Barbara Belvisi - © twinglobal,org

Closed Loop Farming Could Feed Us All While Going to Mars

Scientists are testing a new system to feed space travellers making long journeys – to Mars or further – or establishing colonies on the moon. Closed loop farming is a soil-free system that uses closely controlled fertilization and recirculated water.

You may remember a post in this space a few years back in which NASA announced a competition for scientists and visionaries to come up with a system capable of sustaining sustaining life (as we know it) on Mars. NUCLEUS is one of the winners from Phase 1 of NASA’s Deep Space Food Challenge and one of the 11 Phase 2 finalists. As such, its principles and practices are already pretty well developed and it’s seen as a strong contender for the next step in the Deep Space Food Challenge.

Small start-up, big dreams

A technology start-up called Interstellar Lab is staking everything on NUCLEUS. And it is already imagining much wilder applications of its techniques than just getting humans to Mars or enabling permanent settlements.

CEO Barbara Belvisi (see photo, top of page) describes the company as ‘the pursuit of a child’s dream in the context of the climate crisis on Earth. At the youngest age, I dreamt of becoming a multi-planet species and to live under domes on other planets, surrounded by plants.”

“The initial focus was to build a regenerative food production system to advance sustainable farming on Earth. But I asked, ‘what if the technology we will need to live in space could help us live more sustainably on Earth?’ That’s how the concept of advanced controlled-environment modules for Earth and space was born,” Belvisi explains.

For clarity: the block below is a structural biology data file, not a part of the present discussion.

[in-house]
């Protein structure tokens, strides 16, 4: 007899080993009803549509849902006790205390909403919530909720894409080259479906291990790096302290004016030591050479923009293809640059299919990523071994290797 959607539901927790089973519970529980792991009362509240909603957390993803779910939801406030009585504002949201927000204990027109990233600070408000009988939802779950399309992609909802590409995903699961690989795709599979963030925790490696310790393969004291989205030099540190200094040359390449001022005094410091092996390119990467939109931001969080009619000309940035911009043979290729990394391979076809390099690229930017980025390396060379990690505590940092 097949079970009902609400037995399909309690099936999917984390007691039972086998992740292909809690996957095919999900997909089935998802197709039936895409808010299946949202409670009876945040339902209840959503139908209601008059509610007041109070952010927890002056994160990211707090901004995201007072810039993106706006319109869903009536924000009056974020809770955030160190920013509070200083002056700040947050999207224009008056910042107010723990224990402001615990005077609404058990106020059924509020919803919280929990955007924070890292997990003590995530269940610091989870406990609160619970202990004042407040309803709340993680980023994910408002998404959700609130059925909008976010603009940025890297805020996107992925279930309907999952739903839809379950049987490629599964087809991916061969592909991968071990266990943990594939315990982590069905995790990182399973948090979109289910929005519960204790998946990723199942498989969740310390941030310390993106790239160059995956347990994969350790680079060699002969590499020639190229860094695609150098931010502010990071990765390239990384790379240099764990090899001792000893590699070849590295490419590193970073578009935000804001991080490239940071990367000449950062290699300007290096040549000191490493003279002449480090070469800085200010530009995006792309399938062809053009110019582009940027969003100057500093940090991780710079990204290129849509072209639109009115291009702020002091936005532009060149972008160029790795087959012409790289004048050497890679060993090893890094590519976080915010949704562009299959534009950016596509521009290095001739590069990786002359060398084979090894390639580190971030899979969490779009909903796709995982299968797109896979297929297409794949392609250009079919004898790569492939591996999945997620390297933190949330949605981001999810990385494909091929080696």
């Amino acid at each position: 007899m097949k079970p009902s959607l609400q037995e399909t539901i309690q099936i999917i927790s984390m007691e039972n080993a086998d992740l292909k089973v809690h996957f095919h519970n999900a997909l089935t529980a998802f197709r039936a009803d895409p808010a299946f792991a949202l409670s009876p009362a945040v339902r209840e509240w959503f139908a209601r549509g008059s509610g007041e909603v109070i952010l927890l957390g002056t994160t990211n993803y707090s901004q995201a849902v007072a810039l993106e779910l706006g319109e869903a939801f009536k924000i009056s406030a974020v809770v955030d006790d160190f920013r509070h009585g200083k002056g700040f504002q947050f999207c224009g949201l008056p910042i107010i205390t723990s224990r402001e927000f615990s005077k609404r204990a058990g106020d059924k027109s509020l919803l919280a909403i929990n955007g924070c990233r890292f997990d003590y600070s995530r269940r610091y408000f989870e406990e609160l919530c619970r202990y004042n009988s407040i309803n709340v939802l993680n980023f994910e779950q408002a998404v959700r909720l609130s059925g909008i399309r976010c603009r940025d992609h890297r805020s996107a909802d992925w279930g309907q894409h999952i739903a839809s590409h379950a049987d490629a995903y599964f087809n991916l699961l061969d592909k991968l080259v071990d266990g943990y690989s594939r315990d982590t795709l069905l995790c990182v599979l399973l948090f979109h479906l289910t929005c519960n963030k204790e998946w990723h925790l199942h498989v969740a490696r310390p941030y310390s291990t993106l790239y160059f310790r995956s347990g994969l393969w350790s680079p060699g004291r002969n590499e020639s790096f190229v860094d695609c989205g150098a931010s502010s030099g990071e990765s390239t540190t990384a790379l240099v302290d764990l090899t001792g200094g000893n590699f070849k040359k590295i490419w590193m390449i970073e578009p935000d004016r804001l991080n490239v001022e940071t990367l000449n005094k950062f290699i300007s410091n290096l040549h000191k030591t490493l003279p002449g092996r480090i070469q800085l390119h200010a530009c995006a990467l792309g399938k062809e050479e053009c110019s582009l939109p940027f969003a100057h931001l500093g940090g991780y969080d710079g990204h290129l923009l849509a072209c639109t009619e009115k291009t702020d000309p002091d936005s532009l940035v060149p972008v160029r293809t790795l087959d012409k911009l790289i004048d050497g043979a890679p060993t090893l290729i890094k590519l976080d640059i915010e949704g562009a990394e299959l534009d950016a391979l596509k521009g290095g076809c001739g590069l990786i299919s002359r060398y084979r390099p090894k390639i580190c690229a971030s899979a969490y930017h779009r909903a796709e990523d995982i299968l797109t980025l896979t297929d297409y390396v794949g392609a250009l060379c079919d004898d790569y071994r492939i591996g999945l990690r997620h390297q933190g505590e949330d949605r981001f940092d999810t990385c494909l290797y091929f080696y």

What’s on the menu?

One of the NUCLEUS concept’s most notable advantages its potential to grow a variety of different foods. It’s versatility is complemented by its 9-module design, intended to feed up to four astronauts on a two-year mission. NUCLEUS currently grows fresh microgreens, vegetables, mushrooms, and also edible insects. By the time it’s deployed on a mission in spaceit may suppoer even more species and varieties of foods.

That’s an important intangible benefit. Nobody wants to eat boring, repetitive meals. Remember my paternal grandma’s creedo: ‘Variety is the spice of life’. This also sounds like a good point to remind readers of the old adage: ‘Some folks eat to live; others live to eat!’

One important advantage

NUCLEUS is already being tested in cooperation with a variety of potential private companies, after a year’s review by engineers at NASA AMES Space Portal in 2017. Since its original release back in 2017, it’s been generating valuable feedback from development partners since before other competitors in the Deep Space Food Challenge were even conceived.

Evan Fraser, director of Arrell Food Institute at the University of Guelph, says: “The vertical farming industry [has] done a remarkable job of reducing labor, water, and [significant] costs such as land costs. They are achieving a huge amount of productivity per square acre, per hour of worker [time] and per liter of water use,” Fraser adds. Not only does Fraser believe vertical farming is a good approach to sustaining life on Mars, he goes as far as to say, “It’s the only option.”

What with the accelerating crash of Earth’s traditional agricultural systems, forecast to hit within a couple of decades due to climate change, the Earth-bound applications of techologies such as NUCLEUS may dwarf its space-bound role by many orders of magnitude – even before it literally gets off the ground…

~ Maggie J.